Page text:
Grays and Torreys
Submitted By: Jozey on October 11, 2010
Views: 2703 page views
Red Lady Bowl is wide open bowl skiing at its finest. You can either drop in on the eastern slopes before reaching the summit, or the south slopes from the summit proper. The east side often gets wind-loaded, while the south side is generally relatively safer. Don't be fooled, though, with a slope angle right around 38 degrees this bowl can be very avalanche prone, and although it gets a lot of traffic, should only be skied during stable periods. The southern face of the bowl will begin consolidating earlier on in the year than other aspects, so this can make for a fantastic late winter/early spring run if you're lucky enough to catch it on a powder morning. After skiing the main bowl, you'll follow a river drainage back to the trailhead. Keep an eye out for fun little kickers on the sides of the drainage.[more]
Grays and Torreys peaks are two of the more popular hiking destinations in the summer for people trying to tick off their first “fourteener”. However, during the winter months this area offers some of the steepest and most sustained descents in the Front Range and along the I-70 corridor. Grays and Torrey’s peaks are both fourteeners and Grays is the highest peak along the continental divide within the US. Kelso Mountain joins Torreys on it’s northeast flank and also offers a great spring descent on it’s north face.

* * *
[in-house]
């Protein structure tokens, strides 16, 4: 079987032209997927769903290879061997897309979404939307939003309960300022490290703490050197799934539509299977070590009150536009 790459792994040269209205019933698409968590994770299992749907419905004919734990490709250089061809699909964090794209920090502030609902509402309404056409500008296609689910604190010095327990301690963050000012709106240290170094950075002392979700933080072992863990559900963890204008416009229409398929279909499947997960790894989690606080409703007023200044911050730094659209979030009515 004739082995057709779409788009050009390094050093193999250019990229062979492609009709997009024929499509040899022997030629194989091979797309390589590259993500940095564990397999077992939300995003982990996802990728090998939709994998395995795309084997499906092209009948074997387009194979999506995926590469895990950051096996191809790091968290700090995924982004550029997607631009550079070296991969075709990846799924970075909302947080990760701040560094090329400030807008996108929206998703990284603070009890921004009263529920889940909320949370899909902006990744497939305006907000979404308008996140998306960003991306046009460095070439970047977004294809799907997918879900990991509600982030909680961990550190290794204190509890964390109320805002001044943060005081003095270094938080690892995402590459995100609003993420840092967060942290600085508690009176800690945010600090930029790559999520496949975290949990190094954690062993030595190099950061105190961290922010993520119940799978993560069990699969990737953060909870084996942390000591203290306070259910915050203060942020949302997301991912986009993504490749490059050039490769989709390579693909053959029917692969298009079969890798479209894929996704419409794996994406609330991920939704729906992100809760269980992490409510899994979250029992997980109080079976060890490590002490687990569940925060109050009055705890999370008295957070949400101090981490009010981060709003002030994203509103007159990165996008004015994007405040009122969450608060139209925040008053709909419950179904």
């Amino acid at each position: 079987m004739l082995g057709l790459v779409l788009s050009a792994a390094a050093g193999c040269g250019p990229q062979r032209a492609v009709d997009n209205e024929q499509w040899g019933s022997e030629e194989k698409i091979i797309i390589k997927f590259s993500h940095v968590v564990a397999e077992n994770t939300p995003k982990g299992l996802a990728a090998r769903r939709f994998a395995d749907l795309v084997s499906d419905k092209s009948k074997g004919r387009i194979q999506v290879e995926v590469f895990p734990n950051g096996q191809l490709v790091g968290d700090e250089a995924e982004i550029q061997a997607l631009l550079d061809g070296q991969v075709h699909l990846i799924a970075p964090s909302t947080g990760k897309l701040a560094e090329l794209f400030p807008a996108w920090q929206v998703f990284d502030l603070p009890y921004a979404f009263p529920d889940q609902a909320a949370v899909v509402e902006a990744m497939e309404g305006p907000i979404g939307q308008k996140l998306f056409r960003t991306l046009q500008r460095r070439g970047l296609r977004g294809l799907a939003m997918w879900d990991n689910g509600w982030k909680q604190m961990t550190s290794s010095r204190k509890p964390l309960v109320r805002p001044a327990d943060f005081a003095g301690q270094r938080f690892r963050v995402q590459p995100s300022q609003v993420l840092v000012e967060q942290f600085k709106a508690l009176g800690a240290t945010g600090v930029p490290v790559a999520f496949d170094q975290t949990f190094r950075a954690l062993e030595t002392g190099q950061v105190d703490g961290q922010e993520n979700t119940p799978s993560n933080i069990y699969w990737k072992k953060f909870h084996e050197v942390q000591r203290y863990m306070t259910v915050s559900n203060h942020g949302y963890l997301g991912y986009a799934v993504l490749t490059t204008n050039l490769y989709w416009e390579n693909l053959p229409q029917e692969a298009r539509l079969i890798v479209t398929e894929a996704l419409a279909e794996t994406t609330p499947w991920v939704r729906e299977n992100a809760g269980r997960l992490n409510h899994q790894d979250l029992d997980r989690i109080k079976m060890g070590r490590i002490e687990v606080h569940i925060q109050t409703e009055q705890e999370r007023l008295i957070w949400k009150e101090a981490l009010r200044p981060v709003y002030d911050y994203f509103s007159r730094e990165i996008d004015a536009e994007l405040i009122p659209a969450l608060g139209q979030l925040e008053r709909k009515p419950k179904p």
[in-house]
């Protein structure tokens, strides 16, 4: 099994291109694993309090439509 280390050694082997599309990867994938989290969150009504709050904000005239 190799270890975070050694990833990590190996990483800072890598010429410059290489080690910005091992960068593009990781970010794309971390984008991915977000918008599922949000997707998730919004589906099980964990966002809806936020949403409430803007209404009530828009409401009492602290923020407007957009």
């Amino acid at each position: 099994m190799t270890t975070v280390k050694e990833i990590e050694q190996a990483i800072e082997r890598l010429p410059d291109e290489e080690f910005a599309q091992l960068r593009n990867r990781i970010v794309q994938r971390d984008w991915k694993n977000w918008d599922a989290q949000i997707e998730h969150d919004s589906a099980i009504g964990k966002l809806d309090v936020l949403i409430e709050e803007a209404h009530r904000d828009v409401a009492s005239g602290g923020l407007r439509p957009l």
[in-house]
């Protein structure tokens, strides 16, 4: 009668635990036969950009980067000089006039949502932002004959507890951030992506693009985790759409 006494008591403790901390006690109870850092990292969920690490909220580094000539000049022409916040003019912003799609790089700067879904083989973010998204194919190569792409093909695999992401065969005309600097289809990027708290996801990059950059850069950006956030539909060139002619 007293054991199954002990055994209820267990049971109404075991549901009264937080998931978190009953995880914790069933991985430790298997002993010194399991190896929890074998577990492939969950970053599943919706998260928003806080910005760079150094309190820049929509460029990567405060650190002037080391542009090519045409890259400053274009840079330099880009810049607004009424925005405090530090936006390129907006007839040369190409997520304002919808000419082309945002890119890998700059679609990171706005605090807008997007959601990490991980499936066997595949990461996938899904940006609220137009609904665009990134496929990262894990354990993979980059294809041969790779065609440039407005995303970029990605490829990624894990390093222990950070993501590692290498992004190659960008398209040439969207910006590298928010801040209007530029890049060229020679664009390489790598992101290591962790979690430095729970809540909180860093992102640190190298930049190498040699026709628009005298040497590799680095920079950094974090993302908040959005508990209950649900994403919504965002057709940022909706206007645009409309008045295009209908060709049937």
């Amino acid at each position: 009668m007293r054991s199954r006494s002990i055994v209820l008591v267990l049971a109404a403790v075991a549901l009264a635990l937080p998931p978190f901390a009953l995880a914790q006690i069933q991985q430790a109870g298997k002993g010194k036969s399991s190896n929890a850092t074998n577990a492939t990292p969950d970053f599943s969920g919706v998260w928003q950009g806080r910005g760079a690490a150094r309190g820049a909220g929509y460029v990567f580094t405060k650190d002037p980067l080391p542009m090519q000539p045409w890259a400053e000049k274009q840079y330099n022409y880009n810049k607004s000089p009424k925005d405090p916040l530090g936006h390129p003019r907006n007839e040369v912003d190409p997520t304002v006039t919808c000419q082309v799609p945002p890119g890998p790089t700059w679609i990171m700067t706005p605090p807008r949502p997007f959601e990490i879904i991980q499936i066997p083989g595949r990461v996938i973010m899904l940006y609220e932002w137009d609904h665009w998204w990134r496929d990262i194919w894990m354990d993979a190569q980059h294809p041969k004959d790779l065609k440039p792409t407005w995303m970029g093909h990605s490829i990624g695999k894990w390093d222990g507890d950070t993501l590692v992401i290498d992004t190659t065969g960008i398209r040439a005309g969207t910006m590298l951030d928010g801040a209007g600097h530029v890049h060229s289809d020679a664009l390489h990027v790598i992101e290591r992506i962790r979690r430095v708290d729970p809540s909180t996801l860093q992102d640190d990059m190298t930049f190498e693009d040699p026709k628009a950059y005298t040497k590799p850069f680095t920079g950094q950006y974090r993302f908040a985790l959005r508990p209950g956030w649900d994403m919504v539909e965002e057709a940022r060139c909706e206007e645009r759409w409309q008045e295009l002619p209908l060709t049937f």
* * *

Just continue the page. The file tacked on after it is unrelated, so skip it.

How to Get There
Take the 221 Exit (Bakerville) off I-70. Turn left at E Bakerville Rd/Co Rd 321/Stevens Gulch Rd. Continue to follow Co Rd 321/Stevens Gulch Rd and trailhead for Grays and Torrey's is at the end of the road with plenty of parking and restrooms.